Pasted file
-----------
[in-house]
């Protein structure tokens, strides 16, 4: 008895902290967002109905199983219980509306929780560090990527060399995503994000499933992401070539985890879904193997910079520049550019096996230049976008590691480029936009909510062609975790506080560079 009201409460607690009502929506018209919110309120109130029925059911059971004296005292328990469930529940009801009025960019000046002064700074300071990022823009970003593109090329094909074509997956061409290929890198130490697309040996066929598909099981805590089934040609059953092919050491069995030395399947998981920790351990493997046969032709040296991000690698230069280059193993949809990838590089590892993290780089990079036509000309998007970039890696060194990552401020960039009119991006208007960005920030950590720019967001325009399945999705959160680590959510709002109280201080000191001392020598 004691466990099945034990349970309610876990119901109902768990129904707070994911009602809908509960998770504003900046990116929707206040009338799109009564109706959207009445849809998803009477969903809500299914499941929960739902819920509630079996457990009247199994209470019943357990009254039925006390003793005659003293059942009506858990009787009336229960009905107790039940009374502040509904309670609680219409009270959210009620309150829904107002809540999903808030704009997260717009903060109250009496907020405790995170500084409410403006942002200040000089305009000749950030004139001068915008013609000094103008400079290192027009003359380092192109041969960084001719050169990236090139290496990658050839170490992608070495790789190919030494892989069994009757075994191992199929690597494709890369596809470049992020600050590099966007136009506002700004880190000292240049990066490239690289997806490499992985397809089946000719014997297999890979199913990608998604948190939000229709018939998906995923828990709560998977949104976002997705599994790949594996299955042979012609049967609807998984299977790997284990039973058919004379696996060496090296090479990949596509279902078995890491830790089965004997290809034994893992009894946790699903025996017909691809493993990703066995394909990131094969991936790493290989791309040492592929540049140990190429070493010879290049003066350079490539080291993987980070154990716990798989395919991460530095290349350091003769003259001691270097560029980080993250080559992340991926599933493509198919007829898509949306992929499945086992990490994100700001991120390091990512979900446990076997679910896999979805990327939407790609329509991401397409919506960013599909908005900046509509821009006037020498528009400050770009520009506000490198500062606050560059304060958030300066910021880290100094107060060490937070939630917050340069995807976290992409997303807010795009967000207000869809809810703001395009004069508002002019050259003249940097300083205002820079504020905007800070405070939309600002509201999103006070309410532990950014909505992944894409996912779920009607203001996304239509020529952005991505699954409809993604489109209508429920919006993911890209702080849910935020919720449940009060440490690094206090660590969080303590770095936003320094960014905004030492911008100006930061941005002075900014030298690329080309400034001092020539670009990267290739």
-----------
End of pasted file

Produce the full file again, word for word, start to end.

[in-house]
């Protein structure tokens, strides 16, 4: 008895902290967002109905199983219980509306929780560090990527060399995503994000499933992401070539985890879904193997910079520049550019096996230049976008590691480029936009909510062609975790506080560079 009201409460607690009502929506018209919110309120109130029925059911059971004296005292328990469930529940009801009025960019000046002064700074300071990022823009970003593109090329094909074509997956061409290929890198130490697309040996066929598909099981805590089934040609059953092919050491069995030395399947998981920790351990493997046969032709040296991000690698230069280059193993949809990838590089590892993290780089990079036509000309998007970039890696060194990552401020960039009119991006208007960005920030950590720019967001325009399945999705959160680590959510709002109280201080000191001392020598 004691466990099945034990349970309610876990119901109902768990129904707070994911009602809908509960998770504003900046990116929707206040009338799109009564109706959207009445849809998803009477969903809500299914499941929960739902819920509630079996457990009247199994209470019943357990009254039925006390003793005659003293059942009506858990009787009336229960009905107790039940009374502040509904309670609680219409009270959210009620309150829904107002809540999903808030704009997260717009903060109250009496907020405790995170500084409410403006942002200040000089305009000749950030004139001068915008013609000094103008400079290192027009003359380092192109041969960084001719050169990236090139290496990658050839170490992608070495790789190919030494892989069994009757075994191992199929690597494709890369596809470049992020600050590099966007136009506002700004880190000292240049990066490239690289997806490499992985397809089946000719014997297999890979199913990608998604948190939000229709018939998906995923828990709560998977949104976002997705599994790949594996299955042979012609049967609807998984299977790997284990039973058919004379696996060496090296090479990949596509279902078995890491830790089965004997290809034994893992009894946790699903025996017909691809493993990703066995394909990131094969991936790493290989791309040492592929540049140990190429070493010879290049003066350079490539080291993987980070154990716990798989395919991460530095290349350091003769003259001691270097560029980080993250080559992340991926599933493509198919007829898509949306992929499945086992990490994100700001991120390091990512979900446990076997679910896999979805990327939407790609329509991401397409919506960013599909908005900046509509821009006037020498528009400050770009520009506000490198500062606050560059304060958030300066910021880290100094107060060490937070939630917050340069995807976290992409997303807010795009967000207000869809809810703001395009004069508002002019050259003249940097300083205002820079504020905007800070405070939309600002509201999103006070309410532990950014909505992944894409996912779920009607203001996304239509020529952005991505699954409809993604489109209508429920919006993911890209702080849910935020919720449940009060440490690094206090660590969080303590770095936003320094960014905004030492911008100006930061941005002075900014030298690329080309400034001092020539670009990267290739």